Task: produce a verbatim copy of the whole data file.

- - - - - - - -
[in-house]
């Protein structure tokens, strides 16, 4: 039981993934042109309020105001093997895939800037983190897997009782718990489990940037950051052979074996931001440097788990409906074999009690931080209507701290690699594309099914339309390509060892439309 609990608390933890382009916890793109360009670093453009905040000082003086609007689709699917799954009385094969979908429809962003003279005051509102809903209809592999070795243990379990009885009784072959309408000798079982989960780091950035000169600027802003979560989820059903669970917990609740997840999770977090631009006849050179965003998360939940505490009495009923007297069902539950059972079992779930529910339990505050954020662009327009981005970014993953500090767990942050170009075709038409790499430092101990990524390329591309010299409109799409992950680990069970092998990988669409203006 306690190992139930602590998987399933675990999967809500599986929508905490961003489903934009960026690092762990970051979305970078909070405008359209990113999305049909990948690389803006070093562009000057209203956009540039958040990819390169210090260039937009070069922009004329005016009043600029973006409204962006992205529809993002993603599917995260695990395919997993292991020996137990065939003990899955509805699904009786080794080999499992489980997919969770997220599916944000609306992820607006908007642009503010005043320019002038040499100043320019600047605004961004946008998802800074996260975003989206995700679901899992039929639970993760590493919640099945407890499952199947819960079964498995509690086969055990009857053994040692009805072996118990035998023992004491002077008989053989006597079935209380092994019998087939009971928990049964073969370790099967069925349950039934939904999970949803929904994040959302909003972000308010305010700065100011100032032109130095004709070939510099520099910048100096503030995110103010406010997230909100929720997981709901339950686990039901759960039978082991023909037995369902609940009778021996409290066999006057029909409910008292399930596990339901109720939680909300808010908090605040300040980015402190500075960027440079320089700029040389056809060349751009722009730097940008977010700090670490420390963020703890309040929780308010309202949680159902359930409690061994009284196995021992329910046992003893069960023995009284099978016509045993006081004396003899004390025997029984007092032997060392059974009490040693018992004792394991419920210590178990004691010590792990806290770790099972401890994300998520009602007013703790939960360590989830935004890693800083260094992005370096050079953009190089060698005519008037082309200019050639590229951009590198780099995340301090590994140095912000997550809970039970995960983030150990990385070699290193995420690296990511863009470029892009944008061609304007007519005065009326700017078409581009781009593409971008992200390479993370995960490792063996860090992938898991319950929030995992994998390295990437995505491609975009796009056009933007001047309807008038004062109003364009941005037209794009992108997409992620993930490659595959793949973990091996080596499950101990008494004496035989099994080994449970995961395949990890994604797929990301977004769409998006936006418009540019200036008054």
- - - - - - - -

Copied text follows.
[in-house]
């Protein structure tokens, strides 16, 4: 039981993934042109309020105001093997895939800037983190897997009782718990489990940037950051052979074996931001440097788990409906074999009690931080209507701290690699594309099914339309390509060892439309 609990608390933890382009916890793109360009670093453009905040000082003086609007689709699917799954009385094969979908429809962003003279005051509102809903209809592999070795243990379990009885009784072959309408000798079982989960780091950035000169600027802003979560989820059903669970917990609740997840999770977090631009006849050179965003998360939940505490009495009923007297069902539950059972079992779930529910339990505050954020662009327009981005970014993953500090767990942050170009075709038409790499430092101990990524390329591309010299409109799409992950680990069970092998990988669409203006 306690190992139930602590998987399933675990999967809500599986929508905490961003489903934009960026690092762990970051979305970078909070405008359209990113999305049909990948690389803006070093562009000057209203956009540039958040990819390169210090260039937009070069922009004329005016009043600029973006409204962006992205529809993002993603599917995260695990395919997993292991020996137990065939003990899955509805699904009786080794080999499992489980997919969770997220599916944000609306992820607006908007642009503010005043320019002038040499100043320019600047605004961004946008998802800074996260975003989206995700679901899992039929639970993760590493919640099945407890499952199947819960079964498995509690086969055990009857053994040692009805072996118990035998023992004491002077008989053989006597079935209380092994019998087939009971928990049964073969370790099967069925349950039934939904999970949803929904994040959302909003972000308010305010700065100011100032032109130095004709070939510099520099910048100096503030995110103010406010997230909100929720997981709901339950686990039901759960039978082991023909037995369902609940009778021996409290066999006057029909409910008292399930596990339901109720939680909300808010908090605040300040980015402190500075960027440079320089700029040389056809060349751009722009730097940008977010700090670490420390963020703890309040929780308010309202949680159902359930409690061994009284196995021992329910046992003893069960023995009284099978016509045993006081004396003899004390025997029984007092032997060392059974009490040693018992004792394991419920210590178990004691010590792990806290770790099972401890994300998520009602007013703790939960360590989830935004890693800083260094992005370096050079953009190089060698005519008037082309200019050639590229951009590198780099995340301090590994140095912000997550809970039970995960983030150990990385070699290193995420690296990511863009470029892009944008061609304007007519005065009326700017078409581009781009593409971008992200390479993370995960490792063996860090992938898991319950929030995992994998390295990437995505491609975009796009056009933007001047309807008038004062109003364009941005037209794009992108997409992620993930490659595959793949973990091996080596499950101990008494004496035989099994080994449970995961395949990890994604797929990301977004769409998006936006418009540019200036008054």